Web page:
Renovations outside the library include a 3,600-square-foot reading garden that is accessible from the lower level of the building. "All the new spaces are designed to create a more comfortable and productive environment for our students and researchers," Shorb said.
The library renovation and expansion were made possible through a leadership gift from the project's principal benefactor, the Dr. C.C. and Mabel L. Criss Memorial Foundation - which began in 1978 and has generously supported a variety of educational and scientific endeavors, including higher education, cultural, youth and social service activities.
In 1909, what has now become the Mutual of Omaha Insurance Company took shape in the mind of Creighton University medical student Dr. C.C. Criss. As a student, he sold insurance part time to help finance his education. While still in school in 1910, Dr. Criss and his wife, Mabel, purchased the charter of the Mutual Benefit Health and Accident Association. He served as treasurer, president and chairman of the company that would later become Mutual of Omaha.
Mabel Criss joined Mutual of Omaha as a stenographer and office manager, later becoming Mutual's first woman officer and a director of the company. She is credited with overseeing construction of the original Mutual of Omaha home office.
The library addition's namesake is Dr. Guinter Kahn, a 1954 University of Omaha cum laude graduate. He is the principal benefactor of the expanded and renovated library.
Born in Trier, Germany, Dr. Kahn and his family immigrated to the United States in the late 1930s due to economic hardships and anti-Semitic persecution. He graduated from Omaha Central High School and enrolled at Omaha University, graduating in three years. Dr. Kahn was then accepted at the University of Nebraska Medical Center's College of Medicine and graduated with honors in 1958.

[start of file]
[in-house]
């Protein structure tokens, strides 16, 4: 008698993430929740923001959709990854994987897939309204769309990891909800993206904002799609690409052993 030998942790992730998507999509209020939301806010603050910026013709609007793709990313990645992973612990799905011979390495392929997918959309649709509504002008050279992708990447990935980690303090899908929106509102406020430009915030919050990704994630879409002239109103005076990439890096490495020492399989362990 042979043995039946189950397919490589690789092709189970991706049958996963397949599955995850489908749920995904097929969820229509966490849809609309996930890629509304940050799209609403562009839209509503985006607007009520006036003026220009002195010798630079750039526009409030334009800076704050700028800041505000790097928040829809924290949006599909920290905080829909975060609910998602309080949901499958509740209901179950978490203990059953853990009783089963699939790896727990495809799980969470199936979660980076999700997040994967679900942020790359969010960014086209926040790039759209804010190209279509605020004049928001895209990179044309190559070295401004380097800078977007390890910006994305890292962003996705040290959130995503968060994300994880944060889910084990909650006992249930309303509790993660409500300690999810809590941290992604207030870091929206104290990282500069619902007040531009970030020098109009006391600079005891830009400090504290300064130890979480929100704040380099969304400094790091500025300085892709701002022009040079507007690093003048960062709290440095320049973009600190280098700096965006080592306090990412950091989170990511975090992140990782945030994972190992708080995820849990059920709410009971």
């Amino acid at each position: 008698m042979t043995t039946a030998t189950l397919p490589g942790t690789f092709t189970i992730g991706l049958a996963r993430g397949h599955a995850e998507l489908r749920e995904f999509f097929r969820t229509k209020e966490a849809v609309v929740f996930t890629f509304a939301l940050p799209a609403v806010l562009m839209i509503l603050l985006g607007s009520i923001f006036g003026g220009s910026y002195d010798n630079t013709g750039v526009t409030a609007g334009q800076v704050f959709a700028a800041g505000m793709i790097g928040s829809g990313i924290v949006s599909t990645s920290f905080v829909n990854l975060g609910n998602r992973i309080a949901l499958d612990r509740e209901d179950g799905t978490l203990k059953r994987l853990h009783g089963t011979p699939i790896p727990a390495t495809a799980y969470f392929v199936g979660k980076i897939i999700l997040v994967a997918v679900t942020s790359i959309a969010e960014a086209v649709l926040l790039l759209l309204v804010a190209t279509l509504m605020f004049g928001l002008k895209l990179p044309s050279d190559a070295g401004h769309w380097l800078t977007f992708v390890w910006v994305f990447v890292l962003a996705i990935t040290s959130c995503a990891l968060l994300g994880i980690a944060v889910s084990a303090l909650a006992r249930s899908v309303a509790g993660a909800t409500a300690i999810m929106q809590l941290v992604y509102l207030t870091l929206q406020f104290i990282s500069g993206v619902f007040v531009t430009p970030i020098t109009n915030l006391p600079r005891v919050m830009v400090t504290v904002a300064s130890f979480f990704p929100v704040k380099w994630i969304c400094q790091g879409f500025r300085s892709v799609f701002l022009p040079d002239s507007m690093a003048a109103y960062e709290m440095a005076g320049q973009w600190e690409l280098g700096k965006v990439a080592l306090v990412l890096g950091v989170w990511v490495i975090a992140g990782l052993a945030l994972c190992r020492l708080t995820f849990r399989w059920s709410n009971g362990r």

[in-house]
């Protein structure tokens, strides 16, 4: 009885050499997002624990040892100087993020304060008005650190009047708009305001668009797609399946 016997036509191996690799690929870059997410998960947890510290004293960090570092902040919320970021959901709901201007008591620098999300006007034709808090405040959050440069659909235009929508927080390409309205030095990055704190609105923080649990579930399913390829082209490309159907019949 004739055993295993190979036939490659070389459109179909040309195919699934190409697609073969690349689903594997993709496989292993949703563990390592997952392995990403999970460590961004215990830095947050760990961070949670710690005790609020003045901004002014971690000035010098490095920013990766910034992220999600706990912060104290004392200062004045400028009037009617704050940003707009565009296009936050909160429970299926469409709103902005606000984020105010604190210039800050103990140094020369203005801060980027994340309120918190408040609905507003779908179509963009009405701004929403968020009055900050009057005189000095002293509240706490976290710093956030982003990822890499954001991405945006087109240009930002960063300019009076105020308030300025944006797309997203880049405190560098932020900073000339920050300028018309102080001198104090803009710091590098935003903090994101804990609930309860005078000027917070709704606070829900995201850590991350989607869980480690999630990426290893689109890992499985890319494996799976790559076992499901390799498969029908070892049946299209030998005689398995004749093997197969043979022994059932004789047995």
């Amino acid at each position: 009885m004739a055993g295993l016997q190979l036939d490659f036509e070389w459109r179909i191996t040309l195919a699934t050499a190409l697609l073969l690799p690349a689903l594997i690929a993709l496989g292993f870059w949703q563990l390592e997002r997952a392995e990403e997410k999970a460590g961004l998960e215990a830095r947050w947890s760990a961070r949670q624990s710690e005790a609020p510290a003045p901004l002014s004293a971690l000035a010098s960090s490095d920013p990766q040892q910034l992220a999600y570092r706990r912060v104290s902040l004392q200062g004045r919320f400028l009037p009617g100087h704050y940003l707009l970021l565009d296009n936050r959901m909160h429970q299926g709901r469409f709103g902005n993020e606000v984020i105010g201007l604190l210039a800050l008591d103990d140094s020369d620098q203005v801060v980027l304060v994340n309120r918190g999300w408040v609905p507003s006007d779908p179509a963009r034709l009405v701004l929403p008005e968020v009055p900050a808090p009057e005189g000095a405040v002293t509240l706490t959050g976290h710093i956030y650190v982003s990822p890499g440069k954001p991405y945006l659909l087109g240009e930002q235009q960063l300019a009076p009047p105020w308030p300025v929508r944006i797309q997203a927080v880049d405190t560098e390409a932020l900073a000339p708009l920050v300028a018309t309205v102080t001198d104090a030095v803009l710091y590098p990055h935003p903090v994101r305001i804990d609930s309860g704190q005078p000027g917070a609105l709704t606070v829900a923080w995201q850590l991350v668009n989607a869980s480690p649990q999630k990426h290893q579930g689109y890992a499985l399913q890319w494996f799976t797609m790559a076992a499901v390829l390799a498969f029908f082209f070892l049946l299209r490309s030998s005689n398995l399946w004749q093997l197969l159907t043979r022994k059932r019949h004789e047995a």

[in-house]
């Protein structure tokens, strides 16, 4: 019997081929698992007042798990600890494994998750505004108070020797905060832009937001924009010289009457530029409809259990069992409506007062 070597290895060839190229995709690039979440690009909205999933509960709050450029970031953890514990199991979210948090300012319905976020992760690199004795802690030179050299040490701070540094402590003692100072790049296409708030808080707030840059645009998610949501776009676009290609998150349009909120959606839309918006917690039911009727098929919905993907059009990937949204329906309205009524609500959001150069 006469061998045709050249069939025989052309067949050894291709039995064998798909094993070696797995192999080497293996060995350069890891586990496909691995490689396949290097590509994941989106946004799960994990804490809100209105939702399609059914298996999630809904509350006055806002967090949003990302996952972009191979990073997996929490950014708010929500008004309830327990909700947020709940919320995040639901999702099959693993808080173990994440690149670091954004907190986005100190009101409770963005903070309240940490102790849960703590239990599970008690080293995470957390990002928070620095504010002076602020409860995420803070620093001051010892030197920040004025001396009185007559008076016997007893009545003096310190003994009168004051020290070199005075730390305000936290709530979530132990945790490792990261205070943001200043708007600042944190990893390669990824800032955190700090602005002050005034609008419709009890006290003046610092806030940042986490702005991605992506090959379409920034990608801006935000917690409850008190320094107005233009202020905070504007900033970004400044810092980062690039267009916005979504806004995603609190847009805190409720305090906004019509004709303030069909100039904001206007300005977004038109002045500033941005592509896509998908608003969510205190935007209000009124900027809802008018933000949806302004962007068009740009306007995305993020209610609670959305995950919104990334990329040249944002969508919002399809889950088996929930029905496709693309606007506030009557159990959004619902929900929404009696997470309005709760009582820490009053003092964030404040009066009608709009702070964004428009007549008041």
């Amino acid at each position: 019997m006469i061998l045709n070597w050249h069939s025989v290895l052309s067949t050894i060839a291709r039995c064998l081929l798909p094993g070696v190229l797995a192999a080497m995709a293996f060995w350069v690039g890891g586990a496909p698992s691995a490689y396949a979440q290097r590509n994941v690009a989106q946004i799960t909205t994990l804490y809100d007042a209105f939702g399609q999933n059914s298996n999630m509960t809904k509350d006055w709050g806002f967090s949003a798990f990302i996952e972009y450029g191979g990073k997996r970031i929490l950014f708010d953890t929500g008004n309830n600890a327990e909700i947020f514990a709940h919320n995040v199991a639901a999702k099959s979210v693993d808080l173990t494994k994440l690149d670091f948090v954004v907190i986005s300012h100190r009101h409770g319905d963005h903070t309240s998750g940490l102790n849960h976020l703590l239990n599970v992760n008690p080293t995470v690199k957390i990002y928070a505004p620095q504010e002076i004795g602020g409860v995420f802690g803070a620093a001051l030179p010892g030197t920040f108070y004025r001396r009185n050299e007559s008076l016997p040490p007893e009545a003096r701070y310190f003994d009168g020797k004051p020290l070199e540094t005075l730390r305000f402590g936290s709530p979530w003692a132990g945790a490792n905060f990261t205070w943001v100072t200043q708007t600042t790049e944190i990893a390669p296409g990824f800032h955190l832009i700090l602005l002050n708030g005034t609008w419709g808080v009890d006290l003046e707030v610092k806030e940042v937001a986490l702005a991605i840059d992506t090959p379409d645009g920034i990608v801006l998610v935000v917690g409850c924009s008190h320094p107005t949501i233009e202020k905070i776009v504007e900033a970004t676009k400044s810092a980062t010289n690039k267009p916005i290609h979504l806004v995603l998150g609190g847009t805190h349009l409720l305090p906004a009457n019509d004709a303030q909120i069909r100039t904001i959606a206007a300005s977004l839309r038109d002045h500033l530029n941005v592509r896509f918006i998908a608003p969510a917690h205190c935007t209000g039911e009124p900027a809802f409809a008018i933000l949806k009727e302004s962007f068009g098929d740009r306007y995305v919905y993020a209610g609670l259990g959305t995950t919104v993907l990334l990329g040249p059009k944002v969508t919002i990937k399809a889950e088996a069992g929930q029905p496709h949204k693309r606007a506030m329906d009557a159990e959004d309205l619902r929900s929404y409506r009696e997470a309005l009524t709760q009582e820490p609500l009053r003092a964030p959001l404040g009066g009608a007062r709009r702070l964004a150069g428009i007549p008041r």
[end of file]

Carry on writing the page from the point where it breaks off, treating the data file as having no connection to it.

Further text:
Dr. Kahn taught at the University of Colorado School of Medicine, where he became aware that patients in an experimental study were growing unwanted hair as a side affect of the drug minoxidil. He reasoned that a topical solution might have the same effect and produce a "cure" for baldness. The results led to his 1974 patent and development of the product known as Rogaine.
For more than 30 years, Dr. Kahn has practiced dermatology in Miami. As a committed philanthropist, he also has traveled extensively throughout the world, lecturing on the horrors of the Holocaust and advocating tolerance and justice. In 2004, he celebrated the 50th anniversary of his graduation from the University of Omaha by making an extraordinary gift to support the UNO library expansion project.
The donations from Dr. Kahn and Dr. C.C. and Mabel Criss were made to the University of Nebraska Foundation.
For more information, contact Shorb at (402) 554-3740 or email@example.com.
The University of Nebraska Foundation is an independent, non-profit organization that has been raising private gifts to support the University of Nebraska for more than 70 years. Last year, more than $77 million was provided for students, faculty, academic programs, research and campus capital improvements. For more information about the foundation, visit the Web at http://www.nufoundation.org.